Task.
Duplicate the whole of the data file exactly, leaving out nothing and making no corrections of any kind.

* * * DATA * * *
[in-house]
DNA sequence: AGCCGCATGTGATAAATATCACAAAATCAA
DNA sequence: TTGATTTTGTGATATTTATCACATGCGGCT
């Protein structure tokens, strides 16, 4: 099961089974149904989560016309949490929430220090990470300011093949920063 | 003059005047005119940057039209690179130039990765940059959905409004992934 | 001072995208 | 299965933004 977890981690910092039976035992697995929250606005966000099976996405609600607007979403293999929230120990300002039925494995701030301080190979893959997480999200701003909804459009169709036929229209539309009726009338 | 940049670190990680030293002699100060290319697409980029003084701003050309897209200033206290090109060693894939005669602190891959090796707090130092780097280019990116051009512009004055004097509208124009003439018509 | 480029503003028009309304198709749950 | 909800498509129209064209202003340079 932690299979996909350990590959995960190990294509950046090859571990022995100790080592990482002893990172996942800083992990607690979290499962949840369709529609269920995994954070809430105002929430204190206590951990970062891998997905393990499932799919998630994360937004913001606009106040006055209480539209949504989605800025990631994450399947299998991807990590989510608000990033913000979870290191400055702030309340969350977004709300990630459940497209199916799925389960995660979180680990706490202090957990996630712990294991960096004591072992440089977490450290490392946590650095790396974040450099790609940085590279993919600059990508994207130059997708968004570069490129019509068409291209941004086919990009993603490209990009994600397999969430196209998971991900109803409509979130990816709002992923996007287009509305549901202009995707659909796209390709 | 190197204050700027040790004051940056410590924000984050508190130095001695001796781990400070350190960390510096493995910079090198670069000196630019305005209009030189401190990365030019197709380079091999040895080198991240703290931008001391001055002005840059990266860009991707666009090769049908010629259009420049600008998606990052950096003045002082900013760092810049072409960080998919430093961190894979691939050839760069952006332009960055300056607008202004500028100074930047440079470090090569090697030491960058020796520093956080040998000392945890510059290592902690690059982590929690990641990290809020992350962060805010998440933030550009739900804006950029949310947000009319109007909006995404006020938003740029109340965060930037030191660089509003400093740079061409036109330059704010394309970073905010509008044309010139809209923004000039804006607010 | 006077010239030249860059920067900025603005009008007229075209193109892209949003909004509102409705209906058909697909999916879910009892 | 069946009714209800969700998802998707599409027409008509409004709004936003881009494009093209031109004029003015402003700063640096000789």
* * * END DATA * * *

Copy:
[in-house]
DNA sequence: AGCCGCATGTGATAAATATCACAAAATCAA
DNA sequence: TTGATTTTGTGATATTTATCACATGCGGCT
């Protein structure tokens, strides 16, 4: 099961089974149904989560016309949490929430220090990470300011093949920063 | 003059005047005119940057039209690179130039990765940059959905409004992934 | 001072995208 | 299965933004 977890981690910092039976035992697995929250606005966000099976996405609600607007979403293999929230120990300002039925494995701030301080190979893959997480999200701003909804459009169709036929229209539309009726009338 | 940049670190990680030293002699100060290319697409980029003084701003050309897209200033206290090109060693894939005669602190891959090796707090130092780097280019990116051009512009004055004097509208124009003439018509 | 480029503003028009309304198709749950 | 909800498509129209064209202003340079 932690299979996909350990590959995960190990294509950046090859571990022995100790080592990482002893990172996942800083992990607690979290499962949840369709529609269920995994954070809430105002929430204190206590951990970062891998997905393990499932799919998630994360937004913001606009106040006055209480539209949504989605800025990631994450399947299998991807990590989510608000990033913000979870290191400055702030309340969350977004709300990630459940497209199916799925389960995660979180680990706490202090957990996630712990294991960096004591072992440089977490450290490392946590650095790396974040450099790609940085590279993919600059990508994207130059997708968004570069490129019509068409291209941004086919990009993603490209990009994600397999969430196209998971991900109803409509979130990816709002992923996007287009509305549901202009995707659909796209390709 | 190197204050700027040790004051940056410590924000984050508190130095001695001796781990400070350190960390510096493995910079090198670069000196630019305005209009030189401190990365030019197709380079091999040895080198991240703290931008001391001055002005840059990266860009991707666009090769049908010629259009420049600008998606990052950096003045002082900013760092810049072409960080998919430093961190894979691939050839760069952006332009960055300056607008202004500028100074930047440079470090090569090697030491960058020796520093956080040998000392945890510059290592902690690059982590929690990641990290809020992350962060805010998440933030550009739900804006950029949310947000009319109007909006995404006020938003740029109340965060930037030191660089509003400093740079061409036109330059704010394309970073905010509008044309010139809209923004000039804006607010 | 006077010239030249860059920067900025603005009008007229075209193109892209949003909004509102409705209906058909697909999916879910009892 | 069946009714209800969700998802998707599409027409008509409004709004936003881009494009093209031109004029003015402003700063640096000789």